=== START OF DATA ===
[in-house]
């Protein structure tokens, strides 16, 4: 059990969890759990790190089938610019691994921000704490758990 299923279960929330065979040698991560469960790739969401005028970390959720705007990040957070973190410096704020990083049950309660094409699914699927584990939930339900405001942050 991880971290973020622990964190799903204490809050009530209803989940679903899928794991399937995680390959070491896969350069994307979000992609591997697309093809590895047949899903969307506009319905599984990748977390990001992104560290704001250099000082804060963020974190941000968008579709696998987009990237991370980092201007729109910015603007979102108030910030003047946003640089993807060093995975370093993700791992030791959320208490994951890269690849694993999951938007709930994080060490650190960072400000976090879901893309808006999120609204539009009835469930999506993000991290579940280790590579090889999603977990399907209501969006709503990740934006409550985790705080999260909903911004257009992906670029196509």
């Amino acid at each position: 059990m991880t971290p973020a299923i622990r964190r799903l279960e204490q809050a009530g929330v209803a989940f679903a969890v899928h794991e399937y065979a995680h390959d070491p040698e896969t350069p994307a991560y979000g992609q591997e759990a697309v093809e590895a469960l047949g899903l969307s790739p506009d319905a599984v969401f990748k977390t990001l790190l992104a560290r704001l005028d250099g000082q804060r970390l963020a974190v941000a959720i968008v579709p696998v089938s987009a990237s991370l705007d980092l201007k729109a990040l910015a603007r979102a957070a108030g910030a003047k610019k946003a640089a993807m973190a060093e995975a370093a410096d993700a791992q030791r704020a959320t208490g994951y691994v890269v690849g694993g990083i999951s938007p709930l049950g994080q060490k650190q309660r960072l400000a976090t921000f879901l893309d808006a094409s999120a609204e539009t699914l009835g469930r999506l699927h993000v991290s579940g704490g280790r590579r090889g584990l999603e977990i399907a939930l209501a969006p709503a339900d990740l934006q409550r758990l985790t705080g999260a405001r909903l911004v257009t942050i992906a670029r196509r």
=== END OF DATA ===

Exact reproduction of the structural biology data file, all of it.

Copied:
[in-house]
């Protein structure tokens, strides 16, 4: 059990969890759990790190089938610019691994921000704490758990 299923279960929330065979040698991560469960790739969401005028970390959720705007990040957070973190410096704020990083049950309660094409699914699927584990939930339900405001942050 991880971290973020622990964190799903204490809050009530209803989940679903899928794991399937995680390959070491896969350069994307979000992609591997697309093809590895047949899903969307506009319905599984990748977390990001992104560290704001250099000082804060963020974190941000968008579709696998987009990237991370980092201007729109910015603007979102108030910030003047946003640089993807060093995975370093993700791992030791959320208490994951890269690849694993999951938007709930994080060490650190960072400000976090879901893309808006999120609204539009009835469930999506993000991290579940280790590579090889999603977990399907209501969006709503990740934006409550985790705080999260909903911004257009992906670029196509």
């Amino acid at each position: 059990m991880t971290p973020a299923i622990r964190r799903l279960e204490q809050a009530g929330v209803a989940f679903a969890v899928h794991e399937y065979a995680h390959d070491p040698e896969t350069p994307a991560y979000g992609q591997e759990a697309v093809e590895a469960l047949g899903l969307s790739p506009d319905a599984v969401f990748k977390t990001l790190l992104a560290r704001l005028d250099g000082q804060r970390l963020a974190v941000a959720i968008v579709p696998v089938s987009a990237s991370l705007d980092l201007k729109a990040l910015a603007r979102a957070a108030g910030a003047k610019k946003a640089a993807m973190a060093e995975a370093a410096d993700a791992q030791r704020a959320t208490g994951y691994v890269v690849g694993g990083i999951s938007p709930l049950g994080q060490k650190q309660r960072l400000a976090t921000f879901l893309d808006a094409s999120a609204e539009t699914l009835g469930r999506l699927h993000v991290s579940g704490g280790r590579r090889g584990l999603e977990i399907a939930l209501a969006p709503a339900d990740l934006q409550r758990l985790t705080g999260a405001r909903l911004v257009t942050i992906a670029r196509r």